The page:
Prior to meeting Bob, I had reservations as to whether transgender individuals were born or consciously made a choice at some point in their lives to become who they are. The introduction to Bob has forever changed that thinking. What is now ingrained in my mind is that we must not judge. If there are almost 10 million people on earth who are born with physical genital characteristics of both sexes, then how could I possibly question those who were born with a mental and emotional understanding of their gender that differs from their outward appearance? That would mean that I accept only what can physically be proven and reject those who are emotionally and mentally certain that they are a gender different than their bodies present. I would like to hear someone’s explanation on how these physical irregularities are normal, but a mental and/or emotional dysphoria is not. I have great difficulty in understanding how anyone could come to a different understanding.

I have just recently read that the current administration has argued before the United States Supreme Court that:

“In an August brief, the Department of Justice asked the court to set a legal precedent that would make it legal to fire a person for being transgender, arguing that Title VII only protects against discrimination based on a person’s biological sex.”3

So, how would that have affected Bob? Would Bob have been at the mercy of his employer? Remember, Bob had hard, documentable evidence that she was internally a female. Fortunately, the people that Bob worked for were medical professionals with a much greater degree of understanding than those who currently run our government.  But where does this leave those who, just like Bob, were born with an absolute certainty that they were the gender other than the one their body displayed, yet had no physical evidence proving the same?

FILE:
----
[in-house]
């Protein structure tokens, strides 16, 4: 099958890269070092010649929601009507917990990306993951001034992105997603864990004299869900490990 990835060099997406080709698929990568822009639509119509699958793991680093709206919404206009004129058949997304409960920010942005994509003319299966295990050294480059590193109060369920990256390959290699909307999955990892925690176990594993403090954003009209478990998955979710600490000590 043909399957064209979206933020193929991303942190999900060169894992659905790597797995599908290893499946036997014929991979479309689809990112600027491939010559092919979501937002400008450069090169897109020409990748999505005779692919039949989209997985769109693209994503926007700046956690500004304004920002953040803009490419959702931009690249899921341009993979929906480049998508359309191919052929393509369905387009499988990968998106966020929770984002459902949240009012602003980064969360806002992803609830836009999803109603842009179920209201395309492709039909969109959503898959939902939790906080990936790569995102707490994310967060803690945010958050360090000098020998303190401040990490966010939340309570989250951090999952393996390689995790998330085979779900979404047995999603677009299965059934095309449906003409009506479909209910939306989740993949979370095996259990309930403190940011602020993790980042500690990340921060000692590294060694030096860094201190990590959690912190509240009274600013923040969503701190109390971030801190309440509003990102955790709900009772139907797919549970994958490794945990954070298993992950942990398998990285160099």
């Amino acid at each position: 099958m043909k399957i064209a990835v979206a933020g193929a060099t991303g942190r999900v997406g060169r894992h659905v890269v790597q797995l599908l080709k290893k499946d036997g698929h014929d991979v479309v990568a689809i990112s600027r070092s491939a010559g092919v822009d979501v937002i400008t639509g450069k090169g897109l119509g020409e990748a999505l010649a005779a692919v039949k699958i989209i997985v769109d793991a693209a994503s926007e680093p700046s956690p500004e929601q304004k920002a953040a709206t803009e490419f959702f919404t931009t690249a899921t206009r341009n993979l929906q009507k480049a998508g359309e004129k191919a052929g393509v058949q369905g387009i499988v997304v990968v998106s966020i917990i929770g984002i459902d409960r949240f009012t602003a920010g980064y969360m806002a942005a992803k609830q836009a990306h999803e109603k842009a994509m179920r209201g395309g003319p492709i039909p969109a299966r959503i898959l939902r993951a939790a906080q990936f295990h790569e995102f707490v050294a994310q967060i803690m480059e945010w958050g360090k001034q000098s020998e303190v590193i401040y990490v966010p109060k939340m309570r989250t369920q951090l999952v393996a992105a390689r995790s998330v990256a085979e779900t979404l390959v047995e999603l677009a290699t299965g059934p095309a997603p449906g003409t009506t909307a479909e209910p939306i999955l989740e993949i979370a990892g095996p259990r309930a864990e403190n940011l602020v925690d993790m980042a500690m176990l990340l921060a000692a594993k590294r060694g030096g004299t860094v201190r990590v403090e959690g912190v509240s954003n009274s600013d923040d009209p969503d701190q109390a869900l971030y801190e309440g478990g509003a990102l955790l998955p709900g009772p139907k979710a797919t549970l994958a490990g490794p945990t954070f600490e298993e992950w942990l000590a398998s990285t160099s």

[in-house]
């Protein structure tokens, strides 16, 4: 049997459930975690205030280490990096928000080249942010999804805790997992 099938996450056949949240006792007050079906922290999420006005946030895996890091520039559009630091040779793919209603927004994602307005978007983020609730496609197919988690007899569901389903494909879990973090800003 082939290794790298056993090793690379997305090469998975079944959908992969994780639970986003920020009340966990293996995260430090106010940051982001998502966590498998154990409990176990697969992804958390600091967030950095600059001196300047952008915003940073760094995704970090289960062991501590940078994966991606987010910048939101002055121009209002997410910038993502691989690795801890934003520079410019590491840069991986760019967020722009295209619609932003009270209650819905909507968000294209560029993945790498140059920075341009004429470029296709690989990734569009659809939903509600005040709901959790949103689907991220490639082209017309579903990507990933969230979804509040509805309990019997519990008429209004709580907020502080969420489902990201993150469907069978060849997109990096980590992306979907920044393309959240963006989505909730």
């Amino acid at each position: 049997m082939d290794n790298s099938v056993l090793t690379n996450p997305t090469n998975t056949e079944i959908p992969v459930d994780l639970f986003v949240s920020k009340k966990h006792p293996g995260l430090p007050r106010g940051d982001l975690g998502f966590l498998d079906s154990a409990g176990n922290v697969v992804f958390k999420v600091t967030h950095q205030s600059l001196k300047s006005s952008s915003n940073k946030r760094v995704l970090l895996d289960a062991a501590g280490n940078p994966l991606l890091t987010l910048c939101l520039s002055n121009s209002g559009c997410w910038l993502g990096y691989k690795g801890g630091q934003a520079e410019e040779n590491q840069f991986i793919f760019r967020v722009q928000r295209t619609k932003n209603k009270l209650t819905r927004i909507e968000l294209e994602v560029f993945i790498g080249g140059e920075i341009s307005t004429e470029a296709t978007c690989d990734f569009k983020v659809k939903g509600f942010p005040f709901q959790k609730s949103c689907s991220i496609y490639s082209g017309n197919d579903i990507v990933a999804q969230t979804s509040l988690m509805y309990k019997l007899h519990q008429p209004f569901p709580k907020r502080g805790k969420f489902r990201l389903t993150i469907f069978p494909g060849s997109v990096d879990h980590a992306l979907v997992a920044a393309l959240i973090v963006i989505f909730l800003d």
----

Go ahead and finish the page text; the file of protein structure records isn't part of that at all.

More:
It seems absolutely unreasonable to expect them to continue in the gender their bodies displayed at birth. There is little question this population is a vastly larger number of individuals than I would have previously thought. For those like Bob, this number presents undeniable evidence that this was not simply a choice made by that individual. In years past, the only choices that were made were by the parents, who decided to alter the infant to conform to one or the other gender. More recently, the physical modification has been postponed until the child has developed to a point where they have some understanding of what gender resides in their mental and emotional being as well as their body.

In many parts of the world, there are no professionals to consult. Many births take place in the home without any medical assistance at all. In some places in the world, the infant is mutilated or even euthanized. A very important point here is at birth, when the parents decide to intervene, there is a 50% chance that they will get it wrong.